Indeed, BlockFi, like many of its startup peers stuck in growth-mode, has rarely recorded net positive cash flows. The firm’s operating cash flow was in the red by $13.8 million in June, its worst month this year, and negative by $12 million in July and $9.1 million in August — averaging $7 million per month in 2022 — according to an internal document.

The documentation also showed BlockFi’s operating cash burn was positive just one month this year: May, good for $1.7 million in the green, an especially optimistic, hopeful showing. 

BlockFi’s cash burn this year through August: $55.9 million in the red.

What does integrity cost, really?

What’s next for BlockFi today is far from certain. A number of prominent crypto players, while declining to talk on the record, praised their efforts and their integrity — and especially noted their willingness to dive headlong into alternative income streams, rather than doubling down on what didn’t work.

“Look, would I want to be BlockFi? No,” one source said. “The [execs] have made plenty of money. They could have cashed out and closed up. They could have exploited their investors. What they chose to do, and hopefully what they are still doing, is much harder.”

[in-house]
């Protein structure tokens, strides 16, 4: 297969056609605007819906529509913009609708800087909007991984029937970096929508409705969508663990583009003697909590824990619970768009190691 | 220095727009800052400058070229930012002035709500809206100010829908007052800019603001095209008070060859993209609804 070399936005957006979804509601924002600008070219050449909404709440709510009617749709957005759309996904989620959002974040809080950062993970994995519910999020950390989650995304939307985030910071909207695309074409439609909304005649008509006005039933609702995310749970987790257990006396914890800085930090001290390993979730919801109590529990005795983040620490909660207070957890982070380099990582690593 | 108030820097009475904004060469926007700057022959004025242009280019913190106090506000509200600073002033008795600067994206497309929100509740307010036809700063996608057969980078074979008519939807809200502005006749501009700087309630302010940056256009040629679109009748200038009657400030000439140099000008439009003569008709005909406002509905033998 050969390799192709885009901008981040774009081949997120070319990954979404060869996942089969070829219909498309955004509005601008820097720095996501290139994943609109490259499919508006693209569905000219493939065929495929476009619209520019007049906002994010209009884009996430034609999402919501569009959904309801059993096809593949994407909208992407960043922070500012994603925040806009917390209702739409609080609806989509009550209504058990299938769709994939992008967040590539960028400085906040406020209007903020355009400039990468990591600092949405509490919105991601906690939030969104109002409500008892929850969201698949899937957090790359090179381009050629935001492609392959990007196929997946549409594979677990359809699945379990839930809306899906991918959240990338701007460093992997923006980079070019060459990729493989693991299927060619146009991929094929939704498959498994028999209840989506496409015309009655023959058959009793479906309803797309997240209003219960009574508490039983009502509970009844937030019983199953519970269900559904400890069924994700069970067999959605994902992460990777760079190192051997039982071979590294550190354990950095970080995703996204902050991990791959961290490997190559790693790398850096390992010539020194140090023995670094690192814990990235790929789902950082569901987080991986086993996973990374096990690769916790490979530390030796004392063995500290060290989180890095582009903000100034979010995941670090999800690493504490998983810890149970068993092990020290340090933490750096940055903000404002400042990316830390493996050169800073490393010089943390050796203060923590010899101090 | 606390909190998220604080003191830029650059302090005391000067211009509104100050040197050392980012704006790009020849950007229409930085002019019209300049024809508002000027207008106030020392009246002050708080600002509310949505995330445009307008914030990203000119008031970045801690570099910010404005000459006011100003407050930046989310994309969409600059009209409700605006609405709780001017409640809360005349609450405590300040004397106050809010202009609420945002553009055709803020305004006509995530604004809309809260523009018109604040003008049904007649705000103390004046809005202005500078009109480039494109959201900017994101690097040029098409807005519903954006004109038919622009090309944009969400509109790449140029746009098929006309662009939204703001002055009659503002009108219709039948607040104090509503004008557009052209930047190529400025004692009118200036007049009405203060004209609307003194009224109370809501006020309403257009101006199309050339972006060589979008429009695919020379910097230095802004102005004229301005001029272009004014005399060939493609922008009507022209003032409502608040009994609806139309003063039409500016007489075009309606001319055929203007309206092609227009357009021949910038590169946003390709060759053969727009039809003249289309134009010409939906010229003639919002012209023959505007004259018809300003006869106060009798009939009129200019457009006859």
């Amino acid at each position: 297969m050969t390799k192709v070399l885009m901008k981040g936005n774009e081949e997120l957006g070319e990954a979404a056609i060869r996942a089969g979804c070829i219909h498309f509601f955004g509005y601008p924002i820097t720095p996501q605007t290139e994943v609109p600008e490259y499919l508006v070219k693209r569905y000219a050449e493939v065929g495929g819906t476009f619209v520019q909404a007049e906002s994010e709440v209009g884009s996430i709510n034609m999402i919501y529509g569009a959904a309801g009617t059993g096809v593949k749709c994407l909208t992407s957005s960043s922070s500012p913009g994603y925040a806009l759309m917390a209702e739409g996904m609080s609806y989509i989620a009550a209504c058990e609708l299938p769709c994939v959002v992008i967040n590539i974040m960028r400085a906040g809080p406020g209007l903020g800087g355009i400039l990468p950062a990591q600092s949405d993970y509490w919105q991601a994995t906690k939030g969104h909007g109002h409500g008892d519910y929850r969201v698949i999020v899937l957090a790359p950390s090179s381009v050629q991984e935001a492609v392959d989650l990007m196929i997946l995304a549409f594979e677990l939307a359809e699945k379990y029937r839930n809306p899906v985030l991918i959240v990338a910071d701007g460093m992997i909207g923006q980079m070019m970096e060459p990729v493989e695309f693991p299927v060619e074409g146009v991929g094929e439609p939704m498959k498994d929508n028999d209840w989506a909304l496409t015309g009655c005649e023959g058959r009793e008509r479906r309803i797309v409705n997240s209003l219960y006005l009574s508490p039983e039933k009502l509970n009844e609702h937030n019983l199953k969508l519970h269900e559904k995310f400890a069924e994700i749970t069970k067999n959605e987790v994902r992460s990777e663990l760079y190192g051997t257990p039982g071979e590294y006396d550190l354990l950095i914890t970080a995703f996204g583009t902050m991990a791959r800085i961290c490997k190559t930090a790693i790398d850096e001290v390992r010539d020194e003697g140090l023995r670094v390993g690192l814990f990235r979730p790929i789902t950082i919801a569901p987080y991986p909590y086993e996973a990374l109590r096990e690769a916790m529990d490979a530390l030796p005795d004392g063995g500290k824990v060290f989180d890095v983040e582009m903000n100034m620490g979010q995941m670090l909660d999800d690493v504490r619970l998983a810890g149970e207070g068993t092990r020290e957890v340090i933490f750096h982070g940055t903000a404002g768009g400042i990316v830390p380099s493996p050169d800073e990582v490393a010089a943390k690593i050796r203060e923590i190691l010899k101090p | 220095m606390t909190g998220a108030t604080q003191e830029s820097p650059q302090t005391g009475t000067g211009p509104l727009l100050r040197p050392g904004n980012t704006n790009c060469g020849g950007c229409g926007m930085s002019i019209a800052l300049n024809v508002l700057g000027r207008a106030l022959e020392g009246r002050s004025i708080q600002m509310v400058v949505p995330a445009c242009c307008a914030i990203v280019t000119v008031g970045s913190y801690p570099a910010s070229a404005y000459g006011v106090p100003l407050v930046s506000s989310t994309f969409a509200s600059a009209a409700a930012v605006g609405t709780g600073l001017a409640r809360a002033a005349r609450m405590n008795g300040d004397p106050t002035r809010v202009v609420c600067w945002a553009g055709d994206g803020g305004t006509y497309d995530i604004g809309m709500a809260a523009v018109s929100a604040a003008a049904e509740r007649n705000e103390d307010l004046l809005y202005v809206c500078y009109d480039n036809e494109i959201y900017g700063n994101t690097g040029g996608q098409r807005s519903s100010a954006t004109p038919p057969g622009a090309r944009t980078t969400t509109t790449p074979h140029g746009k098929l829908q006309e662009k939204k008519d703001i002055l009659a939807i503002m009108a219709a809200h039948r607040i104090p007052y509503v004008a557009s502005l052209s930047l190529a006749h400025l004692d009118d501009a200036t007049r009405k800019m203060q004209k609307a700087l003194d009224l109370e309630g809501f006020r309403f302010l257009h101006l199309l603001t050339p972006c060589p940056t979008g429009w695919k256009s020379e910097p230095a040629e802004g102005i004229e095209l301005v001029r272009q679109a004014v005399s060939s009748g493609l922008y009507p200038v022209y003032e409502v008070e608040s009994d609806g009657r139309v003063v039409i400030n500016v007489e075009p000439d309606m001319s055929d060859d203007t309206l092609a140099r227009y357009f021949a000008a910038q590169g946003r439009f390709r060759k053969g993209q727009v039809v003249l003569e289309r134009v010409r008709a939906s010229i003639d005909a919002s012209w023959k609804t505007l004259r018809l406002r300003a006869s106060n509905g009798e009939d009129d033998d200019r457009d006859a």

Adding fuel to the fire: the implosion triggered by stablecoin Terra’s depegging, alongside the crumpling of rival crypto lenders Celsius and Voyager. BlockFi monthly revenues dwindled to $15 million by July and August — a 70% drop from the start of the year.

The firm in January raked in $48 million between its lending ($33 million), trading ($11 million) and credit card ($4 million) income streams. 

In both July and August, BlockFi attracted $15 million of monthly revenue across its three primary offerings, with lending making up close to 80%. Overall, it was less than half what the firm brought in during June’s $32.5 million. 

BlockFi’s credit card has proven more resilient than its trading, generating up to $2.3 million per month of late, down from $4 million in January. Trading only amounted to $1 million in August, down from $6.8 million and $7.2 million in May and June, respectively.